Adler Dream Theory

Alfred Adler

Alfred Adler was born in 1870 and he believed that dreams would help people to control their lives, even when they were awake. He felt that dreams helped to solve problems and would come so that people could better understand the problems that they had.

Learning Your Dreams

Adler felt that learning your dreams and learning to work them into your life could help you to make a connection between the problems that you have and how you deal with them. When you dream more, Adler felt that you had more problems in your life and the less dreams that you dreamt meant that you have less problems and are healthier in your mind.

Controlling Dreams and Behavior

Adler thought that you could use dreams to control your behavior and that people that did not control their behaviors were controlled by their unconscious mind. He felt that people that wanted to work towards perfection and needed to be in control of their life did things that they did for a purpose because the unconscious and conscious mind did not work together.

Adler felt that the unconscious and conscious mind fought against each other, and they would work rather you were sleeping or awake.

Dreams and Thoughts

Dreams were the pathway to your thoughts, according to Adler and he believed that dreams brought out your real emotions and how you act. Your dreams can help you meet your desires, but they also cause people to overcompensate for things that they are not good at in life.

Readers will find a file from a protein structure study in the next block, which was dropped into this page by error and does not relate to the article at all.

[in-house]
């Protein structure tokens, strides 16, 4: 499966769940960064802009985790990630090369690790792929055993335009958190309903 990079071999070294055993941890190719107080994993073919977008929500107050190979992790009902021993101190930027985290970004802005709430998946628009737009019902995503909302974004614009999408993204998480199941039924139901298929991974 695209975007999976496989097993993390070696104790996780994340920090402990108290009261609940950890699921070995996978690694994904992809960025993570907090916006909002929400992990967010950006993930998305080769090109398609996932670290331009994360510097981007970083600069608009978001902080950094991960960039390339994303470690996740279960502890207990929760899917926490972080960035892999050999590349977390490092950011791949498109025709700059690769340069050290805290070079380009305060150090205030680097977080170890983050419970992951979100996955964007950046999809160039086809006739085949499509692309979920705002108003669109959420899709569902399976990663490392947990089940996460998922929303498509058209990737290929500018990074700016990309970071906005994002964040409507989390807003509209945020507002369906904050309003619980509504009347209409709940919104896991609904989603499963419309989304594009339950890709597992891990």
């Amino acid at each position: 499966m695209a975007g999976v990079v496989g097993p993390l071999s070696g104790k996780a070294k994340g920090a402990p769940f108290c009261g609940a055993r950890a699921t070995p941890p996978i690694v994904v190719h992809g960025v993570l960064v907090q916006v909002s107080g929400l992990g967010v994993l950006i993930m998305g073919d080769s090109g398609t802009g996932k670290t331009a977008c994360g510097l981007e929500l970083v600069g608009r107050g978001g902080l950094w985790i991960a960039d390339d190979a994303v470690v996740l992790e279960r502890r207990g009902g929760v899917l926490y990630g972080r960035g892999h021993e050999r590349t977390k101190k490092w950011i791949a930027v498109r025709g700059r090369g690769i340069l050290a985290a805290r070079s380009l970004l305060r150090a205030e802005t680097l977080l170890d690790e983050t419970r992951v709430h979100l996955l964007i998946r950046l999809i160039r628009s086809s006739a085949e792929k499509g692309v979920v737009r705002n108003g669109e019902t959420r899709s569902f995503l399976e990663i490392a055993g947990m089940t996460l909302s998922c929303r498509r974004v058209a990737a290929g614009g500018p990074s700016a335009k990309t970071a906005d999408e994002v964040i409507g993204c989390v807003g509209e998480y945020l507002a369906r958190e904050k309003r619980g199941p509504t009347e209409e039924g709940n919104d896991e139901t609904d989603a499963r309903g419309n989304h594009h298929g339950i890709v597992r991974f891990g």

Feeling Accepted in Society

If you cannot stand up to your bully while you are awake, you can stand up to them while you are dreaming, and this can make you feel accepted in society and help you to have more happiness.

Final Thoughts

Knowing and understanding your dreams is important. Dreams can tell a lot about a person and about what they are thinking and feeling. When you have vivid dreams and you have strong feelings, these things can mean something important for your life.


  1. The concept that dreams can be a reflection of one’s true emotions and desires underscores the importance of dream analysis. Understanding dreams could indeed offer deeper insights into one’s subconscious mind.

  2. Adler’s perspective on dreams as mechanisms for solving personal problems is intriguing. It suggests a functional role of dreams beyond mere by-products of sleep.

  3. Adler’s notion that the unconscious and conscious minds are in constant conflict, even during sleep, aligns with some modern psychological theories. However, the applicability of dreams in practical problem-solving remains to be fully validated.

  4. The idea that one’s dream frequency correlates with problem levels and mental health status is a fascinating hypothesis. It would be interesting to see empirical studies that support or refute this claim.

  5. Using dreams as a way to confront fears or unresolved issues, such as standing up to a bully, is a compelling idea. It may provide an alternative therapeutic approach for certain psychological conditions.


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